The Reagan Administration Thursday lifted a 46-year-old ban on at-home work in five apparel-related industries, setting off protests from union officials who called the move a “sneak attack” on workers’ rights.
The new regulation, long a part of the conservative agenda, will go into effect Jan. 9. Under the new rule, people no longer will be prohibited from manufacturing many apparel items at home, including gloves, buttons, handkerchiefs and some jewelry.
In announcing the rule, Labor Secretary Ann Dore McLaughlin said that it “adds a measure of worker flexibility and economic freedom” to the work force.
Critics, however, charged that the change will leave thousands of workers in the garment industry vulnerable to exploitation because the federal government cannot adequately protect them. Moreover, several union officials asserted that the move, coming two days after the presidential election, was blatantly political.
“The Reagan Administration has cynically waited for American people to cast their ballots before launching a sneak attack on workers’ rights,” said Jay Mazur, president of the International Ladies Garment Workers Union.
“The lame-duck White House has given the green light to junk the ban on industrial homework and condemn countless American workers to exploitation and sweatshop conditions,” Mazur said.
A White House official denied the charge, saying that “clearly, politics did not play any part” in the rule change.
The Fair Labor Standards Act since 1942 has prohibited workers in seven industries from working at home because the law’s provisions involving minimum wage, maximum hours and child labor could not be enforced.
However, the Reagan Administration, stating that it could monitor the law’s provisions, lifted the ban in 1984 on one industry, knitted outerwear.
Thursday’s announcement removed the restriction on five others: gloves and mittens; embroideries; buttons and buckles; handkerchiefs, and any jewelry in which production does not involve hazardous processes or substances.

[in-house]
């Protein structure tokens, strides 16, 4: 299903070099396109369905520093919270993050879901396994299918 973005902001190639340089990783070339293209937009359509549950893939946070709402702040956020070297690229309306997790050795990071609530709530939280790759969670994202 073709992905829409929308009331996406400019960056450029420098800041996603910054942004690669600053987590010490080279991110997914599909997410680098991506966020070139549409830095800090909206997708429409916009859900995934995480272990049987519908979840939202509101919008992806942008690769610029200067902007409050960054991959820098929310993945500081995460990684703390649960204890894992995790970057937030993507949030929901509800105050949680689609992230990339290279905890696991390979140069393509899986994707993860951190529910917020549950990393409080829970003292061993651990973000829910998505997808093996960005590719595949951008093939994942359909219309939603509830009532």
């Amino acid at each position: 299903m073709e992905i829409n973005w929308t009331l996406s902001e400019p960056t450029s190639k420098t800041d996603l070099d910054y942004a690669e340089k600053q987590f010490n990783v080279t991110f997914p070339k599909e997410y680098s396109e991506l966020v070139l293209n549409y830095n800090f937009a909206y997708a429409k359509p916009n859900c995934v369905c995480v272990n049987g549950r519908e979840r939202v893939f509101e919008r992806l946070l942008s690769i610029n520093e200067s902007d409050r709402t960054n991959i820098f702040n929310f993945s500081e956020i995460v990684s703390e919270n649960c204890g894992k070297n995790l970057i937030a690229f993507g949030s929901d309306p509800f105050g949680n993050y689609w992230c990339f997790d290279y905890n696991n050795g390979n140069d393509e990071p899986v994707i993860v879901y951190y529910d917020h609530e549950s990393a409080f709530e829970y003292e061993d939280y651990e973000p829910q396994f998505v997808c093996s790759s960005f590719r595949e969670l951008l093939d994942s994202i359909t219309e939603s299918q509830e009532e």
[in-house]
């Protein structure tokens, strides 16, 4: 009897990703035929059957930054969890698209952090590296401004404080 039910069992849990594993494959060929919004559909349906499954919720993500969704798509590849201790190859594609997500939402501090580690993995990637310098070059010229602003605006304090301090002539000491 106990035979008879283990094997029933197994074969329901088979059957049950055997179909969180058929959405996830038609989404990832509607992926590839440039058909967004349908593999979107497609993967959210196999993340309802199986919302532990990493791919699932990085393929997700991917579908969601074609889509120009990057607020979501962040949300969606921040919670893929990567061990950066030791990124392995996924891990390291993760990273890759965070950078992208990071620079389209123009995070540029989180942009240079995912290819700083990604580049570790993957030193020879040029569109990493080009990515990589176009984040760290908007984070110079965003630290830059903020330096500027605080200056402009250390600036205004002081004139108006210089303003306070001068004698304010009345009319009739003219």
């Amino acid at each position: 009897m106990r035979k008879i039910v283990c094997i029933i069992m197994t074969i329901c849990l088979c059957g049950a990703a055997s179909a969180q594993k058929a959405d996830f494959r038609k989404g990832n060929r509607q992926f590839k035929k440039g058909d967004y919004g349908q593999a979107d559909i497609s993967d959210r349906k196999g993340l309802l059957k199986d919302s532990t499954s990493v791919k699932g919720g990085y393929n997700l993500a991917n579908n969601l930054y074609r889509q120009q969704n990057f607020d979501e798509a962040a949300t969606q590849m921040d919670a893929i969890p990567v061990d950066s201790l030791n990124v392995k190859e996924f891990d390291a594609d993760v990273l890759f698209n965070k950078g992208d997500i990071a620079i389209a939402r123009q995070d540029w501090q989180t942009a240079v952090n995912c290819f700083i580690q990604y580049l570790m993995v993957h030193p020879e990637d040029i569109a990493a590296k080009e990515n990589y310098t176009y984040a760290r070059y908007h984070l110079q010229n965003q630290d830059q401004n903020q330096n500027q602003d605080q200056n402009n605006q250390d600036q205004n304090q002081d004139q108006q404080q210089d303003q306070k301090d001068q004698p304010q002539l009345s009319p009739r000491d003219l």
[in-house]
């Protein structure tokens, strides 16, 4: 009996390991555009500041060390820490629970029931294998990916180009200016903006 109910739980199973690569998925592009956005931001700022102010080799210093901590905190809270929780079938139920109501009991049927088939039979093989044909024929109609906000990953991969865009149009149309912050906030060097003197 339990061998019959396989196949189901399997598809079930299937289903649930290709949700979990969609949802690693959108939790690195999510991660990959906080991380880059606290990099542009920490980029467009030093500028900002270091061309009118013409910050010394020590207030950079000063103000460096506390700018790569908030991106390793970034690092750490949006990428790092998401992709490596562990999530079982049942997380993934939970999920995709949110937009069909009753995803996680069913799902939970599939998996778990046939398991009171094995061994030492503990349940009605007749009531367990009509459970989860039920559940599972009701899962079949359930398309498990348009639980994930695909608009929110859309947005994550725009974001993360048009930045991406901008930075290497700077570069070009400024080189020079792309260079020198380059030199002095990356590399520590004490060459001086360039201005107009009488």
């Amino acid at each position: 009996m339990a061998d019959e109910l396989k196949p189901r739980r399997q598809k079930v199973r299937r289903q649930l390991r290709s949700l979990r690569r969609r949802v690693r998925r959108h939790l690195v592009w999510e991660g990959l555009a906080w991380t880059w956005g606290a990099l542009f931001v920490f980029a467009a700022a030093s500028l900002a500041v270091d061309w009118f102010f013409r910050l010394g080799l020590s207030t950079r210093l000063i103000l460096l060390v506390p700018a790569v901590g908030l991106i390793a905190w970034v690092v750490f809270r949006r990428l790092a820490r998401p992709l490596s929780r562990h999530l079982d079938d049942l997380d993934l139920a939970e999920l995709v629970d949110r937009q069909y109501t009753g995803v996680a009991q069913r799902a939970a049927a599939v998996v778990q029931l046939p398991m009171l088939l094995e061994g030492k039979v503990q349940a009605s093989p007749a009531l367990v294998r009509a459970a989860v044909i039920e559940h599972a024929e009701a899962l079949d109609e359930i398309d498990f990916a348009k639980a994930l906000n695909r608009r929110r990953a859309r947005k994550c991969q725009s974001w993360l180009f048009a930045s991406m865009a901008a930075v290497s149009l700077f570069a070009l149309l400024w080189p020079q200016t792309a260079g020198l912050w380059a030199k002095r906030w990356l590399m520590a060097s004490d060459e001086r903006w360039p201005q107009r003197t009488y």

Fear Further Steps
Now, only one industry, women’s apparel, is covered by the at-home restriction, and union officials fear that restriction will also be removed under the incoming Bush Administration.
No jobs outside the garment industry ever were included in the ban because other industries were deemed unlikely to be conducted at home. “In this industry, all you need is a bunch of sewing machines,” one garment union official said.
Removal of the ban ends a long, bitter struggle between the Reagan Administration and labor activists over whether to lift it. The Administration and its conservative supporters have argued that the prohibition puts unfair restrictions on the economy and prevents women with small children from earning a living at home.
However, citing numerous cases of abuse in “sweatshops” across the nation--particularly in high-manufacturing areas like Los Angeles and New York--union activists have argued that removing federal restrictions on at-home garment manufacturing would exacerbate the problems of low wages and poor working conditions, particularly for immigrants and uneducated Americans.
Concern for Coercion
“The typical homeworker is the Dominican woman in New York or the Mexican woman in Los Angeles who may be illegal and forced to take work and subject herself to exploitation and create hazards in her home,” said John Burke, spokesman for the garment workers’ union.
However, McLaughlin said that, because millions of women have entered the work force in recent years, there is a demand for “flexible alternatives, including the ability to work in one’s own home.” The federal government “should enhance, not impede, workers’ choices,” she said.
The new rule stipulates that employers who wish to hire people to work in their own homes must first obtain certificates of authorization from the Labor Department. The certificates must be renewed every two years, providing the workers’ names, addresses and languages.
Burke, who said that his union plans to sue to block implementation of the new rule, contended that it is impossible for the Labor Department to “police what’s going on” in the at-home work.
Notes ‘Strong Penalties’
Bob Zachariasiewicz, deputy director of information and public affairs at the Labor Department, asserted that “stringent record-keeping requirements and strong penalties” will ensure compliance.
Union officials said that 18 states, including California, have some form of restriction on home manufacturing. However, the unions said that without a federal ban, the state laws likely will not be enforced.
Likening the situation to voting rights laws, Burke said that “leadership has always come from the federal government.”